When thinking of buying the latest large-screened smartphone, many probably only consider Apple's iPhone 6 Plus or the Samsung Galaxy Note 4. Granted, these are two of the best devices you can get today and thus have received a ton of attention from the media, explaining why they're the first choice for many.

But the phablet market is certainly not limited to those two devices, with plenty of other options available. One such option is the Huawei Ascend Mate 7, a six-inch handset that is full of surprises and certainly worth more attention than it gets.

Parts of the Ascend Mate 7 aren't conventional. The Hisilicon Kirin 925 is an SoC I haven't encountered before, and departs from the traditional use of Qualcomm or MediaTek. The Emotion UI atop Android 4.4 is also different from what we usually see, though it could be for the right reasons. Other parts won't surprise you, such as the 13-megapixel camera and 1080p IPS display that keep well within the realms of a standard flagship handset.

Having little experience with Huawei devices in the past, the build quality of the Ascend Mate 7 certainly came as a surprise. For some reason I was expecting a cheap, crappy plastic shell from the Chinese OEM, but that is absolutely not what you get with this flagship-class device. Instead you get a classy aluminium shell that's one of my favorites from the 2014 releases.

The aluminium used on the Mate 7 covers most of the rear panel, extending to the sides in semi-unibody style. Aluminium has a great shimmer and shine to it, combined with a fantastic feel, that gives the Mate 7 a high quality case that easily rivals the best on the market. The top and bottom of the rear panel are made from aluminium-colored plastic, but Huawei has managed to nail the color and it provides breathing room for wireless radios so it's not a big deal.

The front of the Mate 7, at least on the silver model I received to review, is protected by glass with a small plastic rim. The white highlights above and below the display look fantastic when combined with the aluminium body, and I'm glad to see Huawei cutting down on bezel wherever possible. The smooth glass feels quite swooshable, and is designed to be scratch-resistant.

While the body generally feels excellent to hold thanks to the choice of premium materials, there's no mistaking that the handset is huge. The screen itself almost entirely envelops the five-inch Galaxy S5, and when factoring in the bezel it becomes significantly larger: larger than both the Galaxy Note 4 and the iPhone 6 Plus. You're going to need to be a large-screen smartphone fan to handle the Ascend Mate 7, because single-handed use can certainly be tricky.

Most of the one-handed awkwardness comes from the width of the handset, which contributes to issues gripping it comfortably. Thankfully it's not as wide as the ridiculous Samsung Galaxy Note Edge, though the sheer size of the 6.0-inch display will make it tricky to reach the corners during standard operation. It is possible to adapt your usage to match the size of the handset, though, especially after a few weeks of solid use.

Where Huawei has managed to make the handset ergonomic, they have taken the opportunity. The power button on the right-hand edge, which sits directly below the volume rocker, is in the perfect location for standard usage. Its metal construction has a satisfying clicky feel too, which I always enjoy on metal-chassis handsets. Another element that I feel is in the perfect location is, perhaps surprisingly, the fingerprint sensor.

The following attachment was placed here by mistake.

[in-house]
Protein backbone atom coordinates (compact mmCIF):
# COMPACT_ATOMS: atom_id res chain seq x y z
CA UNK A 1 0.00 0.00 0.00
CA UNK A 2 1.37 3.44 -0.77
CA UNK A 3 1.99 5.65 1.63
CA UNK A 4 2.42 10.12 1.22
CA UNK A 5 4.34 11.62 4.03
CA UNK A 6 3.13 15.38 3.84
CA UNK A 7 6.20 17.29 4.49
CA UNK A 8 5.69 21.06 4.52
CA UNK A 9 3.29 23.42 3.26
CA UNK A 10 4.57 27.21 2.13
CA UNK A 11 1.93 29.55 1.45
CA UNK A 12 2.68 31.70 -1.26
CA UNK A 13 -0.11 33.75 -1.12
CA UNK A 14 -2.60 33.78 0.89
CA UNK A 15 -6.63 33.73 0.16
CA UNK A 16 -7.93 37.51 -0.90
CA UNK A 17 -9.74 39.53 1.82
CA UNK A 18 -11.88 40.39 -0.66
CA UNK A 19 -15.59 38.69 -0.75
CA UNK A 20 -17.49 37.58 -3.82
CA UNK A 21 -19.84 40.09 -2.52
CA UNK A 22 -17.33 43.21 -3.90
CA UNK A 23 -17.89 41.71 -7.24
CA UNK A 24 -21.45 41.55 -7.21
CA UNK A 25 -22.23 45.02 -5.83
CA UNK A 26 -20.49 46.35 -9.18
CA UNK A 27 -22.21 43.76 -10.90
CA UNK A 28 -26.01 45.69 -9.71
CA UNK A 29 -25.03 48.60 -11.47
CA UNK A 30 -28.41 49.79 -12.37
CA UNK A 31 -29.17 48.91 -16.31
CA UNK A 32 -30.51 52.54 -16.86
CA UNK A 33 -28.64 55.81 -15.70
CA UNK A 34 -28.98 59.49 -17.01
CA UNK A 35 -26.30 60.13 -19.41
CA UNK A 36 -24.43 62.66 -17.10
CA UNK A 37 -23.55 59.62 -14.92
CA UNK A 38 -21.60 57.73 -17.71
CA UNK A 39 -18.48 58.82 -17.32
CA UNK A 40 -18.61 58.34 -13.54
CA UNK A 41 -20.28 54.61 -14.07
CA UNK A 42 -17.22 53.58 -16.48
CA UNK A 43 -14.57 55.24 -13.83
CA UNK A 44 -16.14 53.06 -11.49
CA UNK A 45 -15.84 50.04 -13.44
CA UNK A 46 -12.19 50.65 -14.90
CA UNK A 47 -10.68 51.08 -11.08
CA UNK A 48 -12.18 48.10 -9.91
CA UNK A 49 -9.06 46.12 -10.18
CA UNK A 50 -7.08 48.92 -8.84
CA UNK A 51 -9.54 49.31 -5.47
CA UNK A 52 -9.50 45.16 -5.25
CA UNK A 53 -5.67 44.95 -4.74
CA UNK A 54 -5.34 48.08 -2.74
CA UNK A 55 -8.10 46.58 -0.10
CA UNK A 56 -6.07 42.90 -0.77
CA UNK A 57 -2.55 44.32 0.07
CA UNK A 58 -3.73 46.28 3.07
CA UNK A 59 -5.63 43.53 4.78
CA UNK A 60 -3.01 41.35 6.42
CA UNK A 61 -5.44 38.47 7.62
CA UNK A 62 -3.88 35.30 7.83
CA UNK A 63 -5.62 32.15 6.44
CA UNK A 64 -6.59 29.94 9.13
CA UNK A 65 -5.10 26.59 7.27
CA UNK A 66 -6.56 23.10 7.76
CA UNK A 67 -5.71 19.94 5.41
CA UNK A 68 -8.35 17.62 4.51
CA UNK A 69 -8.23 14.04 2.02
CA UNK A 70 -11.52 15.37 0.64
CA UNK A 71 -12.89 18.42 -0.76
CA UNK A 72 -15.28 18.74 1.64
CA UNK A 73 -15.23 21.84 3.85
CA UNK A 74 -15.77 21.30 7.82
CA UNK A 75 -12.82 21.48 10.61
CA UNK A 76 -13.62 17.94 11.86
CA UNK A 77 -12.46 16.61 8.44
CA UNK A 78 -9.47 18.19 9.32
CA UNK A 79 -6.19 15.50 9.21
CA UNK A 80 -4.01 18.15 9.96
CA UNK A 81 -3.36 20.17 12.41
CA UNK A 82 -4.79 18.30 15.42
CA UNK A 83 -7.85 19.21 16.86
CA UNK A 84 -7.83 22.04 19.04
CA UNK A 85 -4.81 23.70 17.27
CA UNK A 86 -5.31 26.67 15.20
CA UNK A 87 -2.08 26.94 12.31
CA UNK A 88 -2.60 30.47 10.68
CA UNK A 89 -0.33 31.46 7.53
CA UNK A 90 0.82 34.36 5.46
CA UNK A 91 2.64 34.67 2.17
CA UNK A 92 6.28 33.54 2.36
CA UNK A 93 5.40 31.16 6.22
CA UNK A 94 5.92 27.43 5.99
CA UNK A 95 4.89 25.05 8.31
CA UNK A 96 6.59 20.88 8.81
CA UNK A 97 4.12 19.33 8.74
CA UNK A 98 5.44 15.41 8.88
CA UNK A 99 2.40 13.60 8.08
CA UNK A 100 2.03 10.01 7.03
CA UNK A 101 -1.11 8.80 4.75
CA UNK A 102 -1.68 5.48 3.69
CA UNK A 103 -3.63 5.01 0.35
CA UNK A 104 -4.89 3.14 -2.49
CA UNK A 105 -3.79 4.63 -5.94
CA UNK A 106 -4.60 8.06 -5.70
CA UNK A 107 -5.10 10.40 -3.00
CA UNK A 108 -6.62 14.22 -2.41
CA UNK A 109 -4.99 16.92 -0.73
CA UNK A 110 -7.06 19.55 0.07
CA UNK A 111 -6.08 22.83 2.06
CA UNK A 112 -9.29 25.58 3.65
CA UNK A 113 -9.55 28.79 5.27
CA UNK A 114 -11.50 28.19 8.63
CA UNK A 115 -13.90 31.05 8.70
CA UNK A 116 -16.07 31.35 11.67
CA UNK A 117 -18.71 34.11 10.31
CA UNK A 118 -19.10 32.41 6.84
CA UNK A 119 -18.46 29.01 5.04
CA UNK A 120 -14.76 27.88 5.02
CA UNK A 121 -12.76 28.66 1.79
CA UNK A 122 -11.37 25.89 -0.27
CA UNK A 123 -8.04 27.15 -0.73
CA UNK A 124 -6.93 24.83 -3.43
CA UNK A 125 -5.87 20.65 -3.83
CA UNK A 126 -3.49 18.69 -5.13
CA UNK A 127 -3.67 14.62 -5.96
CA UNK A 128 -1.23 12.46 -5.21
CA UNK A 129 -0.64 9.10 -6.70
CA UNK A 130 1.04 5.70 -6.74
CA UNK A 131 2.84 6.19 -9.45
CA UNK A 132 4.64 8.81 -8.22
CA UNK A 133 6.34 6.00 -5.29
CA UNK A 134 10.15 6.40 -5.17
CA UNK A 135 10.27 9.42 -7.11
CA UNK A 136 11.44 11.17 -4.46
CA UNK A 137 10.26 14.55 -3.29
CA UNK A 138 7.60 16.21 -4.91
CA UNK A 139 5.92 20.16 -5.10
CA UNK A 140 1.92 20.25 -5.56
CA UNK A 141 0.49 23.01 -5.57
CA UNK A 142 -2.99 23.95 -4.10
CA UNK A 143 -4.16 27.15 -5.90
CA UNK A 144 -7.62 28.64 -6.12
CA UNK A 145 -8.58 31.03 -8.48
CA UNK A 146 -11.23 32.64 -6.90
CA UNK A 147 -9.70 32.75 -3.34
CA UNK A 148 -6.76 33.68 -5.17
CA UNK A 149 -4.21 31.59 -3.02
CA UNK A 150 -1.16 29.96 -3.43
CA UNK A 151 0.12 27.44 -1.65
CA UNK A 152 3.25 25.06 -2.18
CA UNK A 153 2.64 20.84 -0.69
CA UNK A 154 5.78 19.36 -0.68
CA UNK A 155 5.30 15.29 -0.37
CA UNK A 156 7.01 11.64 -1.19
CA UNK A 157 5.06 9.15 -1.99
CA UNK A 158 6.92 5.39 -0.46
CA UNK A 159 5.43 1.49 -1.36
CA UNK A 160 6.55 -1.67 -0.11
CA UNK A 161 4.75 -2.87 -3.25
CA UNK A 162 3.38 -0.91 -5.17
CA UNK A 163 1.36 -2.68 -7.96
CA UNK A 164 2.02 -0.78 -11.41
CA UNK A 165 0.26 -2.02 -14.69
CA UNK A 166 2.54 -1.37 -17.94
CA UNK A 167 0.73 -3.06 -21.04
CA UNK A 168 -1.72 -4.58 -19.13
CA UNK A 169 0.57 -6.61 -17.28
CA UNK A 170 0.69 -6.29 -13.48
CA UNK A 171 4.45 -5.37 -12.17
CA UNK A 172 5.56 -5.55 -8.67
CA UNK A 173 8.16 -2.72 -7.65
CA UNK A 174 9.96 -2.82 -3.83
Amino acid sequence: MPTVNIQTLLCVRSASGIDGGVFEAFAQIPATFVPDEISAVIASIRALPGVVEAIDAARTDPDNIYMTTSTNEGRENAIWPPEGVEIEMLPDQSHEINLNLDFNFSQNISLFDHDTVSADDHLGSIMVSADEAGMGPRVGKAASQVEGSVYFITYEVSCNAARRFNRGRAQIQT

Yes, the Ascend Mate 7 comes with a fingerprint sensor, located on the back panel just below the camera. Having used the fingerprint sensor since the very first day of reviewing the handset, I can tell you the location on the back is much more comfortable than having it in a home button below the display. Having to reach below the screen on such a large device would be hugely awkward, but positioning it below the camera is a natural location for your index finger to reach in a standard grip.

The fingerprint sensor is also very responsive, thanks to the underlying static sensing technology that's very similar to the iPhone's Touch ID. Unlike the horrible sensor in the latest Galaxy products that requires you to swipe your finger over the home button, you simply need to touch your pad on the Mate 7's indented sensor to get it to register. 90-95% of the time, it will correctly register your fingerprint in under a second, requiring no crazy finger positioning or movements.

Having this sensor work swiftly and accurately, as well as it being able to power on the display and unlock the handset in the one tap, makes it actually useful. As it's by far the quickest method of securing your smartphone, setting up and using the fingerprint sensor on the Mate 7 is easy to recommend.

There's nothing too unusual about the rest of the Mate 7's design. The main speaker for the handset is on the bottom of the back panel, which is of average quality. These days I'd like to see main speakers on the front of handsets, similar to HTC's BoomSound, though design constraints such as the small bezels on the Ascend Mate may have prevented this from happening. The back also sees a slightly raised camera module, with a small metal rim that prevents the lens from getting damaged.

With on-screen navigation buttons, there's not a whole lot to see on the front of the Mate 7 aside from the display. Above it you'll find the sensor array, front facing camera, in-call speaker and a hidden notification LED which I always love to see.

Due to the aluminium construction of the Mate 7, there is no removable back cover or replaceable battery. Instead, both the microSD card slot and micro-SIM slot are accessible through trays on the left edge, which are reasonably well hidden.